I have a debian dedicated server. I'm trying to secure it and one way I thought would be good is to shut down services I dont need, like FTP for example.

I am suggesting to run something like this on deployment:

service ntp stop
update-rc.d -f ntp remove
service vsftpd stop
update-rc.d -f vsftpd remove
service xinetd stop
update-rc.d -f xinetd remove

I am new to this. Is it generally regarded as poor security to do this, and lock it down the services with iptables, or is removing the service completely advisable and ultimately more secure?

  • 7
    If you're truly not using it, removal is certainly superior. I'm a little dubious that your system doesn't need ntp or xinetd internally, though. – ceejayoz Mar 18 '15 at 13:19
  • 1
    Removal is good but not sufficient - you should also block all ports you don't actually use. (And NTP is something you should be using!) – Jenny D Mar 18 '15 at 13:50

In general it is not a bad idea. I would even consider it recommendable. Why use resources for services not needed, anyway? Only reason to have some of these services might be some kind of dependency issue.

I wouldn't use update-rd.d though but sudo apt-get remove application. That way you can have a picture of the dependencies and could stop the process if it'll also remove something that you actually need.

All the dependencies are not visible to the package system, though. You could for example have a content management system that uses ftp for file uploads instead of direct file writing. In these kind of situations you could only bind the software to localhost interface.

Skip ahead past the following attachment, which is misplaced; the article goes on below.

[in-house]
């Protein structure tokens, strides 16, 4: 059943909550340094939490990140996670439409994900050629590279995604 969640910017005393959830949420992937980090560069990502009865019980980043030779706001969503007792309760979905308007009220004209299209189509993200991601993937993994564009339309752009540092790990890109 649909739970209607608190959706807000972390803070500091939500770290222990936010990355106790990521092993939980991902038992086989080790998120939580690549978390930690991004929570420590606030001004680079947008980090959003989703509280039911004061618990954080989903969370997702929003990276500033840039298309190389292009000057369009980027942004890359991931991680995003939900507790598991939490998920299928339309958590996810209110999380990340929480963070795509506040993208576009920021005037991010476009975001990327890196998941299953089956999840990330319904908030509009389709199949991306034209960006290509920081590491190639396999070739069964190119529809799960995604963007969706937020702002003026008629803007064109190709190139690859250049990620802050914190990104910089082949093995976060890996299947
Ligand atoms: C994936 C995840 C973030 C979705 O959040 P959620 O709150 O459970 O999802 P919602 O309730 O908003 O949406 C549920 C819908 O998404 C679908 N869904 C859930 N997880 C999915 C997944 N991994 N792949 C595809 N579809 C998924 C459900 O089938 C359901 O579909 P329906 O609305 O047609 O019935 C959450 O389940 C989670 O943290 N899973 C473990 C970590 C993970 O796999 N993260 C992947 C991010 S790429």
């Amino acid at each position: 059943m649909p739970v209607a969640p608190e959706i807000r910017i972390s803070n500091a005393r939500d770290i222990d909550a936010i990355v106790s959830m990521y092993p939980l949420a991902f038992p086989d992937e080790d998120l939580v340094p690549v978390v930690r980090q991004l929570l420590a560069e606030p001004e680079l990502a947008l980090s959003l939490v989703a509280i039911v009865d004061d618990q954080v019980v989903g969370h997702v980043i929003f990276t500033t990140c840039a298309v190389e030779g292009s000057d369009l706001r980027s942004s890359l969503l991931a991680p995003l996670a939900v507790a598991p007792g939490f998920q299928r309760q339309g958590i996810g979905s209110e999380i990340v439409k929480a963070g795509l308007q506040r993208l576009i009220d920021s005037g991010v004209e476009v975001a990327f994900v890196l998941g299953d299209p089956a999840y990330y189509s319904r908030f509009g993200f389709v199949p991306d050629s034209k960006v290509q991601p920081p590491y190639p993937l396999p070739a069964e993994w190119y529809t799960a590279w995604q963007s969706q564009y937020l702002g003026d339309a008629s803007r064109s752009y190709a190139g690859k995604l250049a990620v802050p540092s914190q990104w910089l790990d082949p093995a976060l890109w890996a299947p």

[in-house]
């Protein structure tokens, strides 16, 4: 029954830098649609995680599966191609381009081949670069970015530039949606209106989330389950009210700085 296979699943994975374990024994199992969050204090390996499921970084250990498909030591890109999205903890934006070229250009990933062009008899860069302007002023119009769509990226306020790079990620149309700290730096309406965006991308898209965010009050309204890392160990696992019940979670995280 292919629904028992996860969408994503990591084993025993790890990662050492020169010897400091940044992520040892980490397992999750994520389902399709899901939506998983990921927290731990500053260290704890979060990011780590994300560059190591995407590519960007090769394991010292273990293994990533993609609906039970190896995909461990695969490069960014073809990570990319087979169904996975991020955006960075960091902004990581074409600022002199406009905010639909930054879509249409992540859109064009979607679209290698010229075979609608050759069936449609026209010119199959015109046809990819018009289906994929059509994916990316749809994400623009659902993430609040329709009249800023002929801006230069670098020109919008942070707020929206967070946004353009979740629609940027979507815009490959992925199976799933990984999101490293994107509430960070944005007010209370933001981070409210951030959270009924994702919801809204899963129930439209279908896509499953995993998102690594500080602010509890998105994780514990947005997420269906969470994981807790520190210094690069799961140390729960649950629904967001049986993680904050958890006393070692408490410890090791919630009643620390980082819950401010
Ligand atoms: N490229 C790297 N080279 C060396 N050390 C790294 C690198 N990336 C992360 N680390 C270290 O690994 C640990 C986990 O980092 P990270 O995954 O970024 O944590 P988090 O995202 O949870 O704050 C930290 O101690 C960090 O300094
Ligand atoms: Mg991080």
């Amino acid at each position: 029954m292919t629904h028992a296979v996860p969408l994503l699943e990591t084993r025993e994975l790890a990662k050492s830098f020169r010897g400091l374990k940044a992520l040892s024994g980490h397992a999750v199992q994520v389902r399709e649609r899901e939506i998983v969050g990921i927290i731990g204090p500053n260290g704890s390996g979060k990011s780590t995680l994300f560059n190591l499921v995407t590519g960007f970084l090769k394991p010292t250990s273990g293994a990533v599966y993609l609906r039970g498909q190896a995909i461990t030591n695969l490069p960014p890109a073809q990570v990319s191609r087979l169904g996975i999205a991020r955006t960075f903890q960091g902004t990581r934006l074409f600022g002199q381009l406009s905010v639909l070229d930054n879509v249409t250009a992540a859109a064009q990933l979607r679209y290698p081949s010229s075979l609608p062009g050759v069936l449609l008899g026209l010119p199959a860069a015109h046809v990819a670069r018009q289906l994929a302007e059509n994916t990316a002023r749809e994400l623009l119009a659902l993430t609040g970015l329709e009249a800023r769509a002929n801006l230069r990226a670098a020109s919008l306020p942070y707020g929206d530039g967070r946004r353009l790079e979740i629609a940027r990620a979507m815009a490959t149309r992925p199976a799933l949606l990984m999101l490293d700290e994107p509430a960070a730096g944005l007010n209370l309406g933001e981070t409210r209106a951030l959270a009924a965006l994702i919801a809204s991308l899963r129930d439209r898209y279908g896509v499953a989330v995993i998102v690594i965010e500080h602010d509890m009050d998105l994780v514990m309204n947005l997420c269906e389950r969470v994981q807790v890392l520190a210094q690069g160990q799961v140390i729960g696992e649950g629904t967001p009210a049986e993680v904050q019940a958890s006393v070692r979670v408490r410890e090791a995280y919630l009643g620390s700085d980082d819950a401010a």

NTP on the other hand increases security and you should have it updating the server's clock. If you don't need to use NTP as a server, you could configure ntpd not to provide that service to others.

| improve this answer | |
  • What enhances security and stability is not so much the NTP daemon in particular, but having a reasonably well synchronized system clock. Doesn't need to be an NTP daemon, in many cases a cronjob doing ntpdate every now and then is good enough, and actually easier than to lock down ntpd. – Nils Toedtmann Mar 18 '15 at 15:01
  • 4
    Well, that's a passable solutions too, but ntpd does more than just synchronizes the clock with one server. It also keeps the clock in time in between the synchronizations. I'd prefer ntpd in this situation, when it has good preconfiguration (Debian) using a suitable pool of open time servers. – Esa Jokinen Mar 18 '15 at 15:15

Your Answer

By clicking “Post Your Answer”, you agree to our terms of service, privacy policy and cookie policy

Not the answer you're looking for? Browse other questions tagged or ask your own question.